The Bleeding Dead: Your detective arrives at a murder scene a half hour after the deed. Blood oozes from the corpse’s mouth and from the GSW in his chest. Tilt! Dead folks don’t bleed. You see, when you die, your heart stops and the blood no longer circulates and then it clots. Stagnant or clotted blood does not move. It does not gush or ooze or gurgle or flow or trickle from the body.
Don’t make these mistakes in your manuscript. I know. It happens all the time, and often readers and viewers don’t notice. But some do. Some cringe. Some walk away from the story. Some will not purchase your next book. That’s never a good thing. So get it right. Your readers expect it.

ORIGINAL SIN—a new Samantha Cody thriller
Dr. Lucy Wagner was on top of her game. The only cardiac surgeon on staff, a new pediatric cardiac unit dedicated to her, and an impeccable reputation not only put her at the apex of the local medical
pyramid but also garnered a few powerful enemies. Such is the nature of jealousy and greed. Turf wars can get ugly. Still all was good until the day old John Scully, the spiritual founder and leader of a local snake-handling church, died on her operating table. Fainting spells, nightmarish dreams, and patient after patient succumbing to some violent psychosis followed, putting her career, and her life, in jeopardy. Aided by long time friend and ex-boxer, ex-cop Samantha Cody, Lucy must reach deeply into her family’s past and into her own soul to find the strength to confront old and very powerful forces she never knew existed.

D. P. Lyle is the Macavity and Benjamin Franklin Silver Award winning and Edgar, Agatha, Anthony, Scribe, and USA Best Book Award nominated author of both non-fiction and fiction (the Samantha Cody and Dub Walker thriller series and the Royal Pains media tie-in series). Along with Jan Burke, he is the co-host of Crime and Science Radio. He has served as story consultant to many novelists and the screenwriters of shows such as Law & Order, CSI: Miami, Diagnosis Murder, Monk, Judging Amy, Peacemakers, Cold Case, House, Medium, Women’s Murder Club, 1-800-Missing, The Glades, and Pretty Little Liars. He invites you to visit him at his website:; blog:; or Crime and Science Radio: 

Thursday, July 17, 2014

Buddhism for Novelists

by John Burley

Around the time when I was finishing my first novel and embarking on the arduous road to publication, my wife began taking an interest in Buddhism. “It says here there are Four Noble Truths,” she advised me, offering some tidbit of impractical wisdom.

To be honest, I wasn’t paying attention. I was distracted, agonizing over how long it was taking to secure an agent, to edit the novel down to a reasonable length. I was submerged in the agony of decimating some of my favorite chapters and leaving them twitching in the dust, all for the sake of a more marketable product. “The First Noble Truth is that life is suffering,” Lorie quoted, but I was in my own private hell and not listening.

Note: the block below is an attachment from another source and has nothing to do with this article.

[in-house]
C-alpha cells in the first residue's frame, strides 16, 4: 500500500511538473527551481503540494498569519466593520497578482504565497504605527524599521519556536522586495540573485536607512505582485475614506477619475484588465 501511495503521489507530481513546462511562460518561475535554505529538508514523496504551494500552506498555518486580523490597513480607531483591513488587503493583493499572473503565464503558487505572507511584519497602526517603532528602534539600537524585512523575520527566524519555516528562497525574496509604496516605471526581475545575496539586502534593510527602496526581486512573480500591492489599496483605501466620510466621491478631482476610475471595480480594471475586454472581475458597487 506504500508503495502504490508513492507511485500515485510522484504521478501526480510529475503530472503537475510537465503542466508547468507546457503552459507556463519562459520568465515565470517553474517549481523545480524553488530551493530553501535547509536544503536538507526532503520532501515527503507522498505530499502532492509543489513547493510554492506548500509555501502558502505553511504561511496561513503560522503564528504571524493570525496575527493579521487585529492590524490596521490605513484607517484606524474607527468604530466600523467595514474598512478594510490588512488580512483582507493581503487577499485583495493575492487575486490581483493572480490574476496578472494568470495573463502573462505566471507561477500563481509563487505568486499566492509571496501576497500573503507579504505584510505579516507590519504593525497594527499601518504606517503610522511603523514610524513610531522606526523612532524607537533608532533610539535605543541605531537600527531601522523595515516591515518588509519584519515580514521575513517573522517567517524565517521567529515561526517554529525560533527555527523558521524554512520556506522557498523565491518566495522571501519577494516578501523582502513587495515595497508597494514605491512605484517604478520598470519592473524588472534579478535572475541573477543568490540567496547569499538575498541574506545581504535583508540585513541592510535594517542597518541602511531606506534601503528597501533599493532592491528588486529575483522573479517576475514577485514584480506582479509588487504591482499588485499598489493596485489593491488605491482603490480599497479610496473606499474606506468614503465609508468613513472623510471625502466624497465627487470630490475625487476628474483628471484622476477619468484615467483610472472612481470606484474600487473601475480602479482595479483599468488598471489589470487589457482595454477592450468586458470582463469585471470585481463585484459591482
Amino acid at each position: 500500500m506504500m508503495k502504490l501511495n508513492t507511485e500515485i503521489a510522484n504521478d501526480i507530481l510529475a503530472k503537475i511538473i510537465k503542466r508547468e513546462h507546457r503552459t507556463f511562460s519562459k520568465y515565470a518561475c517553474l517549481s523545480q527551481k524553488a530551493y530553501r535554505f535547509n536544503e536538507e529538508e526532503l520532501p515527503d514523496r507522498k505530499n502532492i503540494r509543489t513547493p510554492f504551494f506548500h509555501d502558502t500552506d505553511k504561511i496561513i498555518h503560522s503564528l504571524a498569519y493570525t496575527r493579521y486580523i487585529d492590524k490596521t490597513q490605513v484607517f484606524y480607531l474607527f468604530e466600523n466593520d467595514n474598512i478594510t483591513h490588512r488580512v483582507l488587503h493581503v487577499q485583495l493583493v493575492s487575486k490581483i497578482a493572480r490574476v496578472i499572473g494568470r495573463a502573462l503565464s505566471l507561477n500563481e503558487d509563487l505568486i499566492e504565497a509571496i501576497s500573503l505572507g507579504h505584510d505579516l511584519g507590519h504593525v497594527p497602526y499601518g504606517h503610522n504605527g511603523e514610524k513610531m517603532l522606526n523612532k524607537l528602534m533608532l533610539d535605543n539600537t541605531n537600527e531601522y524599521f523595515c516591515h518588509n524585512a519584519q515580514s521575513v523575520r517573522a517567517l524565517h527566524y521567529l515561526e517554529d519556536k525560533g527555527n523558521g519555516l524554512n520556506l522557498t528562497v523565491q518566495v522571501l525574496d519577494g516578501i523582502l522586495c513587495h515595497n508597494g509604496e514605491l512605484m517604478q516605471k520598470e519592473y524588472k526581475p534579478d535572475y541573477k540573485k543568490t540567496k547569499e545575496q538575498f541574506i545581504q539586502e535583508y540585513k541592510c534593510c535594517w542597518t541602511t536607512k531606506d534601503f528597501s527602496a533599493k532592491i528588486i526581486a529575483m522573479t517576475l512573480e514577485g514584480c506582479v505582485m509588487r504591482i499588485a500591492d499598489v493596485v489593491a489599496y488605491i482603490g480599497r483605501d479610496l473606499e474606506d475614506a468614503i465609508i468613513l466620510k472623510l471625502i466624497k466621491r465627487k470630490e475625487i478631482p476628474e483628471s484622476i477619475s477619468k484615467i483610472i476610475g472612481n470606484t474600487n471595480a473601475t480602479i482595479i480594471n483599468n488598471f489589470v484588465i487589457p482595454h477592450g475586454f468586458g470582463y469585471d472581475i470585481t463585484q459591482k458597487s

Eventually, I was lucky enough to find an agent who was enthusiastic about my work. But the pain didn’t stop. “The manuscript is still too long,” he told me. “You’ve got to cut out another fifty thousand words.” Impossible, I thought. It’ll destroy everything I’ve worked so hard to create. But I wanted the book to see the light of day, and so I picked up a machete and went to work on it, lopping off appendages and major organs until I barely recognized the massacred thing in front of me.

 “The Second Noble Truth is that suffering arises from attachment to desires,” my wife read to me one evening. I barely heard her as I sat there mourning my novel, knowing how altered it was from what I’d originally intended.

And so it went. We cut the length of the story almost in half, signed with a publisher, and the first thing the editors said was, “The pacing lags in the middle. The whole middle third of the book needs to be re-written.” I fumed in silence, continued to circle the drain of my creative demise.

“The Third Noble Truth is that suffering ends only when you let go of your desire,” Lorie reminded me, but I was too far gone for platitudes.

I re-wrote the middle section of the novel, did what my editors asked—not because I thought they were right, but because I was in too deep now and there was no other way. It was a dark and difficult crossing. And what I discovered on the other side was this: The story was much better because of it. My agent and editors had helped me make the novel stronger, not weaker. Despite my resistance, they’d saved me from getting swept away in the current of my obstinacy and inexperience.

“The Fourth Noble Truth is that freedom from suffering is possible by practicing the Eightfold Path,” Lorie quoted that night as I climbed into bed. “It’s about changing the way you see things, changing the way you think. It’s not sufficient to simply believe. You’ve got to have enough faith in the process to walk the path.”

“Right,” I said, turning out the light. And, at last, I was at peace.

THE ABSENCE OF MERCY (William Morrow, 2013)